Friday, April 19, 2013

Three steps in creating a CLOZE test


According to Gestalt theory, when faced with an incomplete picture people try to fill in the missing parts to create a whole image.  For example, if you look at this picture, what do you see?

Now, step back a bit and look a the whole picture.  Can you see something in the center of the picture now?

You can probably see the shape of a dog better now.  In fact, when faced with a CLOZE test, our students may focus on just the gaps, or the gaps and the word before and after.  Without seeing the text as a whole, it becomes very difficult for the students to 'see the big picture' and therefore impossible to fill in the gaps with appropriate words.  Basically, they can't see the forest for the trees.

In order to help our students develop this ability to see the big picture and develop more critical abilities in determining the likely words that go in an open CLOZE test, we can give them more practice.  Read on for some ways that were suggested in the workshop this week.

First, find a text which will interest them or is more fun. 

The standard texts may be dry and boring to many students.  Motivating them to read and understand the text will encourage them to get the gist of the text before they attempt to fill in the gaps.
Current affairs can be a good source of interesting texts.  There are some sites that provide simplified news stores:

Here are some sources, which provide simplified versions:
Here is another site that provides complete lessons based on simplified versions of current news items.  There is an extensive archive as well.
If you would rather work from authentic English in mainstream news, or other sources, you could see which words the students might not now (i.e., which words are low frequency words) using vocabulary profilers, such as the ones in Lextutor:  see for a profiler that is especially aimed at the most frequently used words in English.

Second, choose the type of CLOZE to make

As we saw in the workshop, there are three main types of CLOZE - the 'fixed ratio' CLOZE - every seventh word is gapped; the 'rational' CLOZE - words to be gapped are chosen not picked at random; the C-test - the last half of every second word is gapped.

In our context at METU, we discovered that the 'rational' CLOZE method is used.  When we analyzed several CLOZE tests from previous proficiency tests, we found that words to be gapped are generally functional - articles, prepositions, common phrases, forming verbs, linkers, relative pronouns etc.  Out of ten gaps in any text, perhaps one or two words are 'content' words.

Using WORD to make the METU-style 'rational' CLOZE test

Here are five simple steps you can follow to make a CLOZE test very quickly in WORD.

  1. Leave the first sentence or part of it complete to set the context. 
  2. Bold the words you could gap, based primarily on the functional words we identified above.
  3. In the end, you should aim to have about 10 words in bold in a text of 250 words or so.
    1. Remember that the gaps should not be too close together.
    2. To make the gaps roughly of equal length, add 'non-breaking' spaces at the end of each word in bold.  Place your cursor at the end of short words and press CTRL+SHIFT+SPACE to add these.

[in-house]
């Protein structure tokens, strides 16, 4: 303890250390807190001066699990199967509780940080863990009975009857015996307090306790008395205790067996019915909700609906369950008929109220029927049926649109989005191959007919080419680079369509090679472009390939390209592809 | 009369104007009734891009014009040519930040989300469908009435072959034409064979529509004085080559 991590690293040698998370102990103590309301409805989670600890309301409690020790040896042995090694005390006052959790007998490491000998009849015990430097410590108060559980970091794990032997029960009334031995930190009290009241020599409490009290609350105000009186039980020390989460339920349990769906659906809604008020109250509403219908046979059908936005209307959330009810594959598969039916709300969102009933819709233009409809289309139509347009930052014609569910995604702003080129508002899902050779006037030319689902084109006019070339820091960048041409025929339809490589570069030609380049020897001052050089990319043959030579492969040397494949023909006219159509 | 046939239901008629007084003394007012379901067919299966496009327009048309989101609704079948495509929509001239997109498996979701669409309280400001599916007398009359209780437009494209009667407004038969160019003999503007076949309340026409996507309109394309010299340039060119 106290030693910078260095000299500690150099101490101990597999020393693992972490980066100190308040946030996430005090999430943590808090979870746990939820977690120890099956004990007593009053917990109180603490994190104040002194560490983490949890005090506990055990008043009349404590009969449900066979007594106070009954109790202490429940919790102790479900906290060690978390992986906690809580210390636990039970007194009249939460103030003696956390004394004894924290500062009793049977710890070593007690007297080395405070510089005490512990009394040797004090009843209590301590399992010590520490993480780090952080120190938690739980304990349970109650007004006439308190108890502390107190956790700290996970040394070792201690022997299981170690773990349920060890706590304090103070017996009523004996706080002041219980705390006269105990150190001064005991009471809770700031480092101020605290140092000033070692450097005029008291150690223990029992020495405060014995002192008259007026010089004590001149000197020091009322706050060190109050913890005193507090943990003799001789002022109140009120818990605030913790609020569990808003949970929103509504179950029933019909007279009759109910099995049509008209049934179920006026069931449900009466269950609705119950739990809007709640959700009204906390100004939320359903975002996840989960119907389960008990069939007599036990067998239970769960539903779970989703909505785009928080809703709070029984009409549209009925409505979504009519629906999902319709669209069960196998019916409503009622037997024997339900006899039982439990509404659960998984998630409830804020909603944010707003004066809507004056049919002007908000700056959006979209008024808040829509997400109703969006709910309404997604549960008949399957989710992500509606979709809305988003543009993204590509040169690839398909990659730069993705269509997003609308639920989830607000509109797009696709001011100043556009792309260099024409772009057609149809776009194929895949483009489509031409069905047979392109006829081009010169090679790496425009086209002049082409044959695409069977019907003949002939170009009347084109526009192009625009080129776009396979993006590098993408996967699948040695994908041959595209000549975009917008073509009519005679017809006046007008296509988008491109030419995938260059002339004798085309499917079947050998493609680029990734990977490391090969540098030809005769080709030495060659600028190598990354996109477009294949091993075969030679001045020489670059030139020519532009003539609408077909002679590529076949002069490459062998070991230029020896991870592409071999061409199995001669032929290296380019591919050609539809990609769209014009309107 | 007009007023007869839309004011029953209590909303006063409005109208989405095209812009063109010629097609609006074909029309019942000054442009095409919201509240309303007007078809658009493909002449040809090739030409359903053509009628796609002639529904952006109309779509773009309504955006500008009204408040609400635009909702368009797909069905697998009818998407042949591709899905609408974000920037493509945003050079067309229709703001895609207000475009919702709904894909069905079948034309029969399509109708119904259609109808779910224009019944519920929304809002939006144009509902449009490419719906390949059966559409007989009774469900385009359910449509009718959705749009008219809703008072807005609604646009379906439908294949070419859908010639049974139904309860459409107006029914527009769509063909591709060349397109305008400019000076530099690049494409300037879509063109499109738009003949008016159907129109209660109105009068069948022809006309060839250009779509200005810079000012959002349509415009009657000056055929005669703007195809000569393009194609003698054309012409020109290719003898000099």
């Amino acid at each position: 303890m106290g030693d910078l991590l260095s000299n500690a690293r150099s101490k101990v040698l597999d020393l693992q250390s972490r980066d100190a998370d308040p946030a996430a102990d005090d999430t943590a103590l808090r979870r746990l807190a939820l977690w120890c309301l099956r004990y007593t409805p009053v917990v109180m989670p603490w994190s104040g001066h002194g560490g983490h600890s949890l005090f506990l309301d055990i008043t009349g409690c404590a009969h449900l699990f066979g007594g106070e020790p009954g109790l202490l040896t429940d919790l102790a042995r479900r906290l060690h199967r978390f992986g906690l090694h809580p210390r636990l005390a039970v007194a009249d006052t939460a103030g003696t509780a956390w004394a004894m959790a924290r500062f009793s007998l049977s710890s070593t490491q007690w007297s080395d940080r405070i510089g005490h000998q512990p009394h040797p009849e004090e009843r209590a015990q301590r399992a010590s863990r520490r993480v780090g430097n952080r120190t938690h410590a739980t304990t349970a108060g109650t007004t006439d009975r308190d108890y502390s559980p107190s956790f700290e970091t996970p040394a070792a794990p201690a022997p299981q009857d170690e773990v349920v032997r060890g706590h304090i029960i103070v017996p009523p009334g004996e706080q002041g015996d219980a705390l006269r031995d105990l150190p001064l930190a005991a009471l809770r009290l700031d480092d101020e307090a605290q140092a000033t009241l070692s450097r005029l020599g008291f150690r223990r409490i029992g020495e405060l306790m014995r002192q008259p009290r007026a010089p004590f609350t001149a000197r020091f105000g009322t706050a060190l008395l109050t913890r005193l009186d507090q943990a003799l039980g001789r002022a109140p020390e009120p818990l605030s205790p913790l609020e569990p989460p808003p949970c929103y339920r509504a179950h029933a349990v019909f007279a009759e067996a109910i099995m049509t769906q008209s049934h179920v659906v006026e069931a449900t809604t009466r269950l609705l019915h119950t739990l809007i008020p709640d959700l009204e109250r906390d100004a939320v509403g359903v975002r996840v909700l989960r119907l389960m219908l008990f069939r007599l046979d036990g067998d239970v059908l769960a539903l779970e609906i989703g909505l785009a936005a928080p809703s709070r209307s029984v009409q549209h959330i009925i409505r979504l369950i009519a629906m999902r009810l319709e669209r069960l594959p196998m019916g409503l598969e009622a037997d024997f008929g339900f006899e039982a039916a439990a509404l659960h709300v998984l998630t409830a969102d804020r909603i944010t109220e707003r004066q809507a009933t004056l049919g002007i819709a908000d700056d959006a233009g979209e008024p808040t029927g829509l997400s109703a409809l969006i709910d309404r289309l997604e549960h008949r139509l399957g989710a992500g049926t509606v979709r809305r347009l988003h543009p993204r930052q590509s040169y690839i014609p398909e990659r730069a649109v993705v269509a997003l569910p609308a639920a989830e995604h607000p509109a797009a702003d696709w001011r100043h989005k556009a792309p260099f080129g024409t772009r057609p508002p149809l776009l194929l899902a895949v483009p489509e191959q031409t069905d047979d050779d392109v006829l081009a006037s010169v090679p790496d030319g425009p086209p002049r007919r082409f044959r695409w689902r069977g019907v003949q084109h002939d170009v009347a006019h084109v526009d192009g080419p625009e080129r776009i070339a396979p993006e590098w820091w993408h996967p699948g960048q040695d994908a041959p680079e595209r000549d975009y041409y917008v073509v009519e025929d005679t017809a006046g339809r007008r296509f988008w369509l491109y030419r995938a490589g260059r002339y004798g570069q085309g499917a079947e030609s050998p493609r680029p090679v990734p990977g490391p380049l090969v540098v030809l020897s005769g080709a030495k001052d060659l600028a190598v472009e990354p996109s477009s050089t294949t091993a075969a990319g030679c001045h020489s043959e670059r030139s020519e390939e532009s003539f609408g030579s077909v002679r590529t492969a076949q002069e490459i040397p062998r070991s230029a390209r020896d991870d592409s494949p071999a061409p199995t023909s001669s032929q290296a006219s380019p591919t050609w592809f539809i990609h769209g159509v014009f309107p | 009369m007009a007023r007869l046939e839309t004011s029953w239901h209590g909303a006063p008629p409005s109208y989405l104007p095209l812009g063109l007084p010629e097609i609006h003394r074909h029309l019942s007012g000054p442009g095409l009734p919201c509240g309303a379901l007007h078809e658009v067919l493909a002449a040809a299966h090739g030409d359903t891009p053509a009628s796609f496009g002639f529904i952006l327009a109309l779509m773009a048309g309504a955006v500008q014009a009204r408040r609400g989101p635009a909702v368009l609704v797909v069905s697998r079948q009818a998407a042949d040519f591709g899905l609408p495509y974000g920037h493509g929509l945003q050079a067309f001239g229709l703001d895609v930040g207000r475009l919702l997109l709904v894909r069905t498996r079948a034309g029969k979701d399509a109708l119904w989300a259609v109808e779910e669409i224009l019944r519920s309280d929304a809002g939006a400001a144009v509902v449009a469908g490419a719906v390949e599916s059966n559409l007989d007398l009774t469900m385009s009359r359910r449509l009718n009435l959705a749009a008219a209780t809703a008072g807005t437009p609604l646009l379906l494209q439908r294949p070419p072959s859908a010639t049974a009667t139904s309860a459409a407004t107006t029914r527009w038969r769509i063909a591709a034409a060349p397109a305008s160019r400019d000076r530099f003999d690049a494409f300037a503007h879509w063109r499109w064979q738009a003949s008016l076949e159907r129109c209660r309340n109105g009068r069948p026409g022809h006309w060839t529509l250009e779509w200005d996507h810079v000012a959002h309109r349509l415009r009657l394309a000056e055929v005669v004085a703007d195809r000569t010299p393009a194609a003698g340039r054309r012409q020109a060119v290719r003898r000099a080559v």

4. Once you have the ten words in bold with the extra spaces for short words, RIGHT-CLICK on one of these words. 
    2. Then go to the FONT options, set the text colour to WHITE, turn on UNDERLINE and make the underline colour BLACK.
  5. The words in bold will all 'disappear' and there will be blanks in their place.  However, the actual words are still there, and in class you can highlight and change the colour to reveal as a simple way to give feedback.
When a student does the CLOZE tests you have prepared, get them to analyse the types of words which could be gapped, perhaps working in a small group to discuss this.  It is probably best to group students or similar ability for this sort of activity to encourage meaningful disucssion.

Online CLOZE test generators

There are many sites will make a CLOZE for you.  You can choose certain types of words and there are options to PRINT or use these as INTERACTIVE WEB PAGES.

Student centered CLOZE tests

Students could make their own clozes for each other. They could make online ones and put these on the class EDMODO page or FaceBook group.  This analysis and awareness might help them to be more successful.

If you want to experiment with c-Tests, there are some simple online tools that can be used.
  1. Again, thanks to Lucy Georges, you can create paper-based or interactive web page c-Tests by simply copying and pasting your text, and then clicking a button.
  2. Tom Cobb also offers a c-Test option in his CLOZE builder at  In fact, you can create a 'rational' c-Test by choosing the words to gap, and then turning on the c-Test option.

If you try any of these techniques, please share your experiences by adding a comment to this post.  If you have any other ideas or suggestions, you can leave a comments as well.


  1. I realize this article is already a bit old, but you might still be interested in trying out with which you not only can easily create all type of cloze tests (including drag & drop or dropdowns) but also record the answers students give.

  2. Not its not it has helped me a lot I am a student teacher and will writing it in my exam tomorrow.